That Time of Year Again: Lighten the Load Spring-Like Weather Brings on Weight Restrictions for Roads

Contact: Lt. David Ford (517) 336-6449
Agency: State Police

MARCH 4, 2004



East Lansing.  Along with singing birds and blooming flowers, every spring in Michigan brings heaving and buckling pavement.  Many local jurisdictions in Southern and Mid-Michigan have already implemented "frost law" or reduced loading provisions to protect their roads.  These restrictions drop the legal axle weights of vehicles by either 25% or 35% depending upon the road construction and design.  While Michigan's weight laws apply to all vehicles, reduced loading has the biggest impact on commercial operations, due to the size and weight of the vehicles that are used.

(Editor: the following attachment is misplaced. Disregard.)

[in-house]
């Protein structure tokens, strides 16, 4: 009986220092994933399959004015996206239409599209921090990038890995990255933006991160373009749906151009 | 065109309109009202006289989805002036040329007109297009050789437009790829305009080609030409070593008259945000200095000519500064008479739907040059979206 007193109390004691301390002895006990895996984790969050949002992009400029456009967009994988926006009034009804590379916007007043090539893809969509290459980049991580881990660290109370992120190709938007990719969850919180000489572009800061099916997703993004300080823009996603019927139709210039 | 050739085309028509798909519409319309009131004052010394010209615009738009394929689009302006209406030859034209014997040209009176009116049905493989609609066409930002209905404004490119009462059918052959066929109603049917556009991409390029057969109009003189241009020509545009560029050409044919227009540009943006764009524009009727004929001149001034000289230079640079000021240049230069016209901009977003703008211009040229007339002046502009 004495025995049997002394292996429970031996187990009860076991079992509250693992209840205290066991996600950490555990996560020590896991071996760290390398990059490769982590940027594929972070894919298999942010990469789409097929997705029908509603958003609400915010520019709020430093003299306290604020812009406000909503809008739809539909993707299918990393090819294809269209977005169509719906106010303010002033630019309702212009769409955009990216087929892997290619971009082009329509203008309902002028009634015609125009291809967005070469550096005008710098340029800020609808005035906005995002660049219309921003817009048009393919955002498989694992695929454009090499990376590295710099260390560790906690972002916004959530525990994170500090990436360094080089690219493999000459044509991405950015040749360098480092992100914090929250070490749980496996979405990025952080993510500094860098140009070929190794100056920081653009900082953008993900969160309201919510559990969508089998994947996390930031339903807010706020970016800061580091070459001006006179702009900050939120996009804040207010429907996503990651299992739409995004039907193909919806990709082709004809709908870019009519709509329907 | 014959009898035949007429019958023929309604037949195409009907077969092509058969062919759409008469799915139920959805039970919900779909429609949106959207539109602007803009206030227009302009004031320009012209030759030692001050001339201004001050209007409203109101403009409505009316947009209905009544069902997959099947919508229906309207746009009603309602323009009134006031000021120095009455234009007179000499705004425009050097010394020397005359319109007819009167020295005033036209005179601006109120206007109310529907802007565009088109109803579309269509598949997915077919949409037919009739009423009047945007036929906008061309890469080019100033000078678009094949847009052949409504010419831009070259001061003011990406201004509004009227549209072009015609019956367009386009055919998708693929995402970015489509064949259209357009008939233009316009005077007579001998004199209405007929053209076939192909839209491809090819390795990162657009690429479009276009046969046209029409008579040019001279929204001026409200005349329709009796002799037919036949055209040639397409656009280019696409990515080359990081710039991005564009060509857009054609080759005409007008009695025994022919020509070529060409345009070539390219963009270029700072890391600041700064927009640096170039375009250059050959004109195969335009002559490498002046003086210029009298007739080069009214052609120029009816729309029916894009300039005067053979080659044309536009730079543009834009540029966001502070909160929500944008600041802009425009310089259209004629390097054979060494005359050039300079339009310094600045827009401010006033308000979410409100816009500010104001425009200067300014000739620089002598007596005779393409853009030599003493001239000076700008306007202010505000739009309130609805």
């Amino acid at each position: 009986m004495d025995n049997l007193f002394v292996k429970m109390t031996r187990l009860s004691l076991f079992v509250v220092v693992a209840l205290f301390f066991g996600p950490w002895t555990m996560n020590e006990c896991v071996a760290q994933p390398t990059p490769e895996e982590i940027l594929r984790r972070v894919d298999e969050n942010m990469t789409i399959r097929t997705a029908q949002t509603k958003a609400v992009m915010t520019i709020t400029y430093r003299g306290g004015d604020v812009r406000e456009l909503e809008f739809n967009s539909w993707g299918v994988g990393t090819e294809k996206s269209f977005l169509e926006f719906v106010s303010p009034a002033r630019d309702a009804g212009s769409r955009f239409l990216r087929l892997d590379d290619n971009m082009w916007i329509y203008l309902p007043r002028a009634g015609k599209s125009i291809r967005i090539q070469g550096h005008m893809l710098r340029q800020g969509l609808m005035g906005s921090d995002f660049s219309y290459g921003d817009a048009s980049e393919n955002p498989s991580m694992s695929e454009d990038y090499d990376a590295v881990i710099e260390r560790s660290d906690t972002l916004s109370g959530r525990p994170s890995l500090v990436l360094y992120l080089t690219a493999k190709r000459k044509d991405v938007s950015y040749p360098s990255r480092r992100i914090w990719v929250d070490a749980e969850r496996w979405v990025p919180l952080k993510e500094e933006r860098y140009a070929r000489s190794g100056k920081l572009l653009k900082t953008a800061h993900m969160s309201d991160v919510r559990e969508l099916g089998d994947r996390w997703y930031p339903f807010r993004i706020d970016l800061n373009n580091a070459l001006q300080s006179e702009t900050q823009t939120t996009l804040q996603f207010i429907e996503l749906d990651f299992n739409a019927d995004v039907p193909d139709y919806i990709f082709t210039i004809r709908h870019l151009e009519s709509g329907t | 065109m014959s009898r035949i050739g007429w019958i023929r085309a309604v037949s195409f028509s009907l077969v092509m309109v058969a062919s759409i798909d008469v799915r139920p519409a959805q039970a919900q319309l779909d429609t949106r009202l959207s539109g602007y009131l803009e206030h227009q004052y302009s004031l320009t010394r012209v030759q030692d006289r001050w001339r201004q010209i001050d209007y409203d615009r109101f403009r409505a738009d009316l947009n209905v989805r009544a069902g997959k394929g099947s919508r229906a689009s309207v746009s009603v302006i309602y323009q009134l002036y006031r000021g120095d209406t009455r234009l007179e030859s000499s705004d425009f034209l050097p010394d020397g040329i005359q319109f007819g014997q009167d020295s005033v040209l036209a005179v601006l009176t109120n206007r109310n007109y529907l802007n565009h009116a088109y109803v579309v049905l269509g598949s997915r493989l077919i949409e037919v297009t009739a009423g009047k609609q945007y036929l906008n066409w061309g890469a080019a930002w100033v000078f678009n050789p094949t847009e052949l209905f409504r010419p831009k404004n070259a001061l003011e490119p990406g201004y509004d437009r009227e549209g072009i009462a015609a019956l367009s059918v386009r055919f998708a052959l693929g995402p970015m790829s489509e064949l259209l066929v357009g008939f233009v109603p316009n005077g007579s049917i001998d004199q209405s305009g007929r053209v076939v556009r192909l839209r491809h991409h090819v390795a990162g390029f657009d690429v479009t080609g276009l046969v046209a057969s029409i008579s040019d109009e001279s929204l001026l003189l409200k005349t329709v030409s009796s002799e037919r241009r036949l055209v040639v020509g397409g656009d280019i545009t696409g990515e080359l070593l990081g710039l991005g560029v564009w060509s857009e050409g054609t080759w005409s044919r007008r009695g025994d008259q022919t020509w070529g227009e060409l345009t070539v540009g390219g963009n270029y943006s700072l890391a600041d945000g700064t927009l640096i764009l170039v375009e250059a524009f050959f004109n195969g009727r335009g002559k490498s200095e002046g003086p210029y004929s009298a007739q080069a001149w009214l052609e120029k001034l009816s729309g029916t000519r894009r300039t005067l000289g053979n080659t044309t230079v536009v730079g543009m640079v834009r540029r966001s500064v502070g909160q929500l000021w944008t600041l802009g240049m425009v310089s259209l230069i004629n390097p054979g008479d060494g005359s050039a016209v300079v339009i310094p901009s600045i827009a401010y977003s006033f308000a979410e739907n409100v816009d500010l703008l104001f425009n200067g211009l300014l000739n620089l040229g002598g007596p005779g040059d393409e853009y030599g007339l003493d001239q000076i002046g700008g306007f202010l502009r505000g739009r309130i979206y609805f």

State law provides the months of March, April and May are automatically reduced loading months, but the statute also allows the Michigan Department of Transportation (MDOT) and the county road commission to implement those restrictions earlier or suspend reduced loading, depending upon weather conditions.


Along with reduced loading provisions are reduced speeds.  For vehicles over 10,000 lbs. operated on reduced loading roads, the speed limit drops to a maximum of 35 mph, regardless of the posted limit.  Speed, in conjunction with axle weights, has a tremendous impact on the creation of potholes.


The term "frost law" refers to the amount of frost remaining in the ground.  The warming and cooling of the ground during the up and down weather of spring causes the pavement to heave and buckle, creating potholes and broken pavement.


MDOT has a 24-hour phone number where callers can listen to a recorded message on the current status of reduced loading provisions on state roads by calling 800-787-8960, or by going on-line at  For local roads, contact your county road commission, or go on-line at


Read more press releases from the Michigan State Police.